Did they seriously just have a whole chapter on build systems and not mention make? They mention "Ant, Maven, Gradle, Grunt, and Rake" (page 376) but can't mention make?
There's some disconnect between their "engineers love the build system" and the footnote that says "83% of Googlers reported being satisfied with the build system" (page 371).
- Google's internal "Blaze" build tool
They point out that the artifact-based input/output structure of Bazel is analogous to functional programming. That's true. In this way, Bazel is similar to lots of DAG-based systems, like Airflow, etc.
They mention C++ can include other files and that this is an issue for knowing what's changed, but I didn't see that they described Bazel having a solution for this...
They mention "the 1:1:1 rule" on page 391 but don't really explain it. Finding an old version of their link:
"The idiom of having one target per directory, representing a single package, is sometimes referred to as the 1:1:1 rule."
So that's 1 directory, 1 target, 1 package.
"Gazelle is a Bazel build file generator for Bazel projects. It natively supports Go and protobuf, and it may be extended to support new languages and custom rule sets."
"Automatically managed dependencies ["*", "+", ">" in version specifications] can be convenient for small projects, but they're usually a recipe for disaster on projects of nontrivial size or that are being worked on by more than one engineer." (page 394)
"... we enforce a strict One-Version Rule for all third-party dependencies in our internal codebase." (page 394)
A thought I had in connection with all this monorepo stuff is: Is this part of the motivation for microservices? A microservice can (in theory?) just expose an API but otherwise have an isolated codebase, OS, etc. It seems like Google jumps through a lot of hoops and introduces a lot of coordination in order to make the monorepo work...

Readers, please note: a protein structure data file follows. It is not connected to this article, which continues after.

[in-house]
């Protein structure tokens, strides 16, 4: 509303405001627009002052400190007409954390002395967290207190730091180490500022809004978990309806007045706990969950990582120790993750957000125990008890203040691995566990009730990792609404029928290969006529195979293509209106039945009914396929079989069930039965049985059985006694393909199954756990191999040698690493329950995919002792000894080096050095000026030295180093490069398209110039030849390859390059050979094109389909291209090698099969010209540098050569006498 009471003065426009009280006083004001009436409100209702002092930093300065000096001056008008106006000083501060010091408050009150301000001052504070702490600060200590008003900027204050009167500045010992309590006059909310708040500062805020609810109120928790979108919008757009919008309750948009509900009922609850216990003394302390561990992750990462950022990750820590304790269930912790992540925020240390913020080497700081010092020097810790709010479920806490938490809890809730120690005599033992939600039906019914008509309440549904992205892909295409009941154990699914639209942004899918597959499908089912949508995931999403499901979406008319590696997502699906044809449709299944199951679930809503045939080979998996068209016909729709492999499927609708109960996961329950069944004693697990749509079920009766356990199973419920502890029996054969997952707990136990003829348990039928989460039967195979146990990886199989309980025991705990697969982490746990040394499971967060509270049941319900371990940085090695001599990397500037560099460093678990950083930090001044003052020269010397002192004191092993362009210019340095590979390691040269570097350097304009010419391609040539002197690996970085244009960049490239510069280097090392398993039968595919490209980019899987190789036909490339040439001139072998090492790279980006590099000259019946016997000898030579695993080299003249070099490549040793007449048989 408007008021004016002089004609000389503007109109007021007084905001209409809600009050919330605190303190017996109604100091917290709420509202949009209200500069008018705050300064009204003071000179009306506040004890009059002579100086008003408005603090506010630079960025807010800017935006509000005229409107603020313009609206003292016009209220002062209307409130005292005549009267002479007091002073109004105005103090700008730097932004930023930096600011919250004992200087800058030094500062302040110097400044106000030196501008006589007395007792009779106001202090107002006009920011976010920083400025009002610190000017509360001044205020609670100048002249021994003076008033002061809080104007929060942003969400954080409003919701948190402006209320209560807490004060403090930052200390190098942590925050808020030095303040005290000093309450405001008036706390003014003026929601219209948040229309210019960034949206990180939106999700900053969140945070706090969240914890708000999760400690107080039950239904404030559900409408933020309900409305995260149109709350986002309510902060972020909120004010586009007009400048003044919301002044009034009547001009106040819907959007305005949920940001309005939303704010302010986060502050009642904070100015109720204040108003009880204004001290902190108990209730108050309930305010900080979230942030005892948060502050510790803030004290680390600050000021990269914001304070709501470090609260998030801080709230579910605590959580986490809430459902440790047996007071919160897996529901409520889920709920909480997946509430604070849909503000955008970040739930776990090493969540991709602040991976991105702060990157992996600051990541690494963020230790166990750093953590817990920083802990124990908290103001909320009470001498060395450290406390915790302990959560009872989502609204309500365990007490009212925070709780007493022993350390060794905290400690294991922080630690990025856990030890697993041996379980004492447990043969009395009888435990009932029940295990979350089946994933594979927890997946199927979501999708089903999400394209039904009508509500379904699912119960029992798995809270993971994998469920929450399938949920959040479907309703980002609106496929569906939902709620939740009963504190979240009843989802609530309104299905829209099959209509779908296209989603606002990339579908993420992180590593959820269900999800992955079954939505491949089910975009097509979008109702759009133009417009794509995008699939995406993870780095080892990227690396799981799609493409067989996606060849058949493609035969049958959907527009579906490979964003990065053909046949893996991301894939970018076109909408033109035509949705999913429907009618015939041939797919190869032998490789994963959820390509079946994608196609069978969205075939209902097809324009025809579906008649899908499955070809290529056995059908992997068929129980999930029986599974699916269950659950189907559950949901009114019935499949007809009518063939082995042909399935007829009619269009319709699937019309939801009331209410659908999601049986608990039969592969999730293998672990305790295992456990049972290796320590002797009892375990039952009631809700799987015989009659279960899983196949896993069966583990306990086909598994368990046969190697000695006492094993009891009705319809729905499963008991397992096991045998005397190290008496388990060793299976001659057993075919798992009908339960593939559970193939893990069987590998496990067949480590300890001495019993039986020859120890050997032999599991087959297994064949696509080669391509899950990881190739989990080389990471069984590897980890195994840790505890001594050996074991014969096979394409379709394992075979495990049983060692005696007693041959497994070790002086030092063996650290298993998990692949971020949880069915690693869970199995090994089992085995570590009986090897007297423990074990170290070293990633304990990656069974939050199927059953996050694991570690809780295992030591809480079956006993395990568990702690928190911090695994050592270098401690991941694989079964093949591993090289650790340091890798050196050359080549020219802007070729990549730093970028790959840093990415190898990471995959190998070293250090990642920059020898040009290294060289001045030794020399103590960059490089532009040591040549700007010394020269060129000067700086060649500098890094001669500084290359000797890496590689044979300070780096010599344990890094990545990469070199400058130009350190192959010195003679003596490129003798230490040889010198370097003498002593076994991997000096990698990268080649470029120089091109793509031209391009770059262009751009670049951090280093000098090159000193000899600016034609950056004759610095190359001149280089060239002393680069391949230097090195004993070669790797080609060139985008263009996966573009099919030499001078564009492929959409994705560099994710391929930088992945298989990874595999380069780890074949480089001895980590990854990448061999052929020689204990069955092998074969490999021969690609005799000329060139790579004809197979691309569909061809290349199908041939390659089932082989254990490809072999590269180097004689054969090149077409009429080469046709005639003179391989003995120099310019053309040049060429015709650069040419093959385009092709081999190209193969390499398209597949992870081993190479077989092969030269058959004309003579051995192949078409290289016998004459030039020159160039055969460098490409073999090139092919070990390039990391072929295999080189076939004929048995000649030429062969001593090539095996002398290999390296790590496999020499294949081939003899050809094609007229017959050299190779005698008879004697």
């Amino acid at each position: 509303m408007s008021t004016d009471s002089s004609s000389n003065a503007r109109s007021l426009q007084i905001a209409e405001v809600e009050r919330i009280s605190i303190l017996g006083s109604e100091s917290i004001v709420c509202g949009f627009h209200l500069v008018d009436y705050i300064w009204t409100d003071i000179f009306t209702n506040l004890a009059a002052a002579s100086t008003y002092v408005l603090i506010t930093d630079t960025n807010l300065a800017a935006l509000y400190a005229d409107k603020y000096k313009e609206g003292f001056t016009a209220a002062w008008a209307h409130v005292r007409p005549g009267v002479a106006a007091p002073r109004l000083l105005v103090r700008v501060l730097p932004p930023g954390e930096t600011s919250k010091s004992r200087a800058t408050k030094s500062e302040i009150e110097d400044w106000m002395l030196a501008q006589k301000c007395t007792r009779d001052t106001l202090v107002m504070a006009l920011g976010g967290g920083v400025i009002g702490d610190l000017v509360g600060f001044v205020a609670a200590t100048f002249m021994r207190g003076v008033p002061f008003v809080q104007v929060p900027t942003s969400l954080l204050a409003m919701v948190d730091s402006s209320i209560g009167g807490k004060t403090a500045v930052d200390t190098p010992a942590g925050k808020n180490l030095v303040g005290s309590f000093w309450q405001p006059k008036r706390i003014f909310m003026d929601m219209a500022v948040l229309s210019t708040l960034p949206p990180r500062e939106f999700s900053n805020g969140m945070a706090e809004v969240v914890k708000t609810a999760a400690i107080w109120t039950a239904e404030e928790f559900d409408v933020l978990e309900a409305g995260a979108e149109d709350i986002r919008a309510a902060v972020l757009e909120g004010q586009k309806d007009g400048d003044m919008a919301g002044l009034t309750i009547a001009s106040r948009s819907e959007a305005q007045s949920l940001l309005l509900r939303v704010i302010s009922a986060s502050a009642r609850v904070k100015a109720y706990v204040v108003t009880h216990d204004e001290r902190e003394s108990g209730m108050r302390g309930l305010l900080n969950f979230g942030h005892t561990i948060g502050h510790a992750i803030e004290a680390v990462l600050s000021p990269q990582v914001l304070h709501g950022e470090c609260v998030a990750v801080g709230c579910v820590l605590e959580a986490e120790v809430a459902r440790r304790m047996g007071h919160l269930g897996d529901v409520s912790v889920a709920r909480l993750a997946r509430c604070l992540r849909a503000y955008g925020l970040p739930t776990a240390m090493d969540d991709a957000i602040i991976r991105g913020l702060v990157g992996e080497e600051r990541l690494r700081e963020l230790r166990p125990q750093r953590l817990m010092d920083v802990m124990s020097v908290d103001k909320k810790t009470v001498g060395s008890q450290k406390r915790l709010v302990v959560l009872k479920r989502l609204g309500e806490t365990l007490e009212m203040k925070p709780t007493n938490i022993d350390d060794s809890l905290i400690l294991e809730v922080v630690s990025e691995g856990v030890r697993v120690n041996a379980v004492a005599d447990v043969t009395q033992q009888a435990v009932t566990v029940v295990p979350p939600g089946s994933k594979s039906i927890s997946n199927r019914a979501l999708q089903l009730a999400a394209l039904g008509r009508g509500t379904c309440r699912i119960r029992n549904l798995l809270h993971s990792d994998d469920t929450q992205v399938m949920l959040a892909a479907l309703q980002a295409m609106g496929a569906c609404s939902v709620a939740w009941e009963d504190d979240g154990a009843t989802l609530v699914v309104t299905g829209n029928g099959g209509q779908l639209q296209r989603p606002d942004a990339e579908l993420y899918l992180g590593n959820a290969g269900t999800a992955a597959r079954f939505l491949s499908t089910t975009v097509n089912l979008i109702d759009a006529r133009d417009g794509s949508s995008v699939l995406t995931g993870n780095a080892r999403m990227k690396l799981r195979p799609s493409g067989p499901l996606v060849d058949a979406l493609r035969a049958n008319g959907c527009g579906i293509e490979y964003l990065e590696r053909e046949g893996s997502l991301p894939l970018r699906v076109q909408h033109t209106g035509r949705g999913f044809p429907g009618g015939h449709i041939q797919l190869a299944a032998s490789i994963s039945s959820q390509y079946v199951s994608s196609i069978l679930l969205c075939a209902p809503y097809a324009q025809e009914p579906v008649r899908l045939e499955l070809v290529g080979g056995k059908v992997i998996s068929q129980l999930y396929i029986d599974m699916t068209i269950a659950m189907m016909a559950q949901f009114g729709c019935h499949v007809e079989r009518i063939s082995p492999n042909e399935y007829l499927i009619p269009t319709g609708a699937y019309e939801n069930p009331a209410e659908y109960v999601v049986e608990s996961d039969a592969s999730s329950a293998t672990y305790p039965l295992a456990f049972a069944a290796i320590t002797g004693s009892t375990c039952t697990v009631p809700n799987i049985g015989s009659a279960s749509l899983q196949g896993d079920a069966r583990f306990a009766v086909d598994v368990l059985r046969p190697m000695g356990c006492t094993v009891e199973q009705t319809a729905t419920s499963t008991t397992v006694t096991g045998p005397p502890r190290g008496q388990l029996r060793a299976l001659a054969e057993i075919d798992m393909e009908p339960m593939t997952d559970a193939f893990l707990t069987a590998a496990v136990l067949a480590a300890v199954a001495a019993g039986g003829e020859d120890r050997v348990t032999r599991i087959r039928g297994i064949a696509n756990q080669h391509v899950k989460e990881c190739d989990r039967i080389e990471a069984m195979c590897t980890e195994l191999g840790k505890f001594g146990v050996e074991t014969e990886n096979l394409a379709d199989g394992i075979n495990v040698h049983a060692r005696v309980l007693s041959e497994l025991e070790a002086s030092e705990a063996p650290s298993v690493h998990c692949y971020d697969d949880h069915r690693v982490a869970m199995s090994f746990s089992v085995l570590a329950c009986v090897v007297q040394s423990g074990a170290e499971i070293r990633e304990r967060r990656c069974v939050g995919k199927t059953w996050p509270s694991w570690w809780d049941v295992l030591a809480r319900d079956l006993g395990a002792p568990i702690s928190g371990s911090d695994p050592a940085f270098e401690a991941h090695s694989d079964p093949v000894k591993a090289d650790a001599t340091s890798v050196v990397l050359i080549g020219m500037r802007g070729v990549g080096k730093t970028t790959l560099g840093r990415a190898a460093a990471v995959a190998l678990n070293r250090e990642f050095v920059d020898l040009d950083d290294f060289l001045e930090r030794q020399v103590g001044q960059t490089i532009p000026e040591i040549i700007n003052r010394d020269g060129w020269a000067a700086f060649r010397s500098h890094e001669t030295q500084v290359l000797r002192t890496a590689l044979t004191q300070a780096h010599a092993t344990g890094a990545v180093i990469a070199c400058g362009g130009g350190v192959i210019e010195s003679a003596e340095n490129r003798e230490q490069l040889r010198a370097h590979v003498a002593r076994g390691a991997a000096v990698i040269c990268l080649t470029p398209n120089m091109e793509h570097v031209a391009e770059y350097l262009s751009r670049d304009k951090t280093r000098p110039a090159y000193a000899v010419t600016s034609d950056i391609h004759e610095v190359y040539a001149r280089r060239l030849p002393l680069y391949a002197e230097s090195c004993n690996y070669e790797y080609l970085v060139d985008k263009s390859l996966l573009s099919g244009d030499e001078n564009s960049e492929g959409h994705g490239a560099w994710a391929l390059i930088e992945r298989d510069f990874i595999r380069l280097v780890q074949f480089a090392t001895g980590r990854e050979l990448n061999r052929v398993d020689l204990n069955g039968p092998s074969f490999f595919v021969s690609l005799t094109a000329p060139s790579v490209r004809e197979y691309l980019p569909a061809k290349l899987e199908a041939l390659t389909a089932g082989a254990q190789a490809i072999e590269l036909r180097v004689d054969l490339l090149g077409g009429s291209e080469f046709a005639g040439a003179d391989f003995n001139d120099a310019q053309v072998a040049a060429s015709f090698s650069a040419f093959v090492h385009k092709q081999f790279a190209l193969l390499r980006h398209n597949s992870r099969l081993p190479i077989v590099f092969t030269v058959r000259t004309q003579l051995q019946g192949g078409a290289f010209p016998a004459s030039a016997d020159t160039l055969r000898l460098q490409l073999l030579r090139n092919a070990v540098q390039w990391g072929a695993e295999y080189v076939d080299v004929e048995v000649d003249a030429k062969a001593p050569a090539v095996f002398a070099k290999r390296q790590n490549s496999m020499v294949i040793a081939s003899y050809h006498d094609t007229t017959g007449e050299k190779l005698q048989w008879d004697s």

The advice (page 396) to mirror external dependencies so you don't depend on somebody continuing to host them the same way is pretty good advice. (Continues to use Docker Hub base images etc...)
Chapter 19: Critique: Google's Code Review Tool
On page 400 they reference Google's "web-based code editing tool". On page 406 it's "Cider, an online IDE for editing source code stored in the cloud". I don't see much about it online, but there is this fun table showing Google-internal things and how they map to non-Google things.
"In emergency cases, the author can forcefully commit their changes and have it reviewed after commit." (page 402)
Nice to have in a pinch; could allow abuse but still.
They mention on page 403 that their diff does move detection, which many diff tools don't do terribly well... I wonder if theirs is much better.
I saw somebody online who likes Critique and they said https://reviewable.io/ is the closest publicly available tool...
Apparently Critique does screenshot diffs of UIs generated by code, which is neat. (page 404)
"When users drill down to the file level, Critique provides a UI widget with a compact display of the chain of snapshot versions of a file;" (page 404)
This "Zapfhahn" test coverage tool seemed to be mentioned (page 406) only in this book, outside of Google... Similarly for the "GwsQ" for passing code review to someone in a list automatically.
I like this behavior of Critique:
"As mentioned earlier, comments are drafted as-you-go, but then "published" atomically, as shown in Figure 19-7. This allows authors and reviewers to ensure that they are happy with their comments before sending them out." (page 409)
On page 414 they say "each commit is reviewed separately" but I think they must mean each "change set" or branch (in the case of git)...
Chapter 20: Static Analysis
Google's static analysis system: Tricorder
"Static analysis tools at Google must scale to the size of Google's multibillion-line codebase. To do this, analysis tools are shardable and incremental. Instead of analyzing entire large projects, we focus analyses on files affected by a pending code change, and typically show analysis results only for edited files or lines." (page 418)
This is different from most usages of "scaling" that I've seen. "We scale by not trying to scale." I mean, I guess it is a kind of scaling?
Also on page 423, they make it sound like analysis is always single-function (not involving more of the codebase).
"Research about static analysis tools traditionally focused on reducing false negatives; in practice, low false-positive rates are often critical for developers to actually want to use a tool–who wants to wade through hundreds of false reports in search of a few true ones?" (page 419-420)
"An issue is an "effective false positive" if developers did not take some positive action after seeing the issue." (page 420)
On page 421 they mention Refaster, which has been eaten by Error Prone.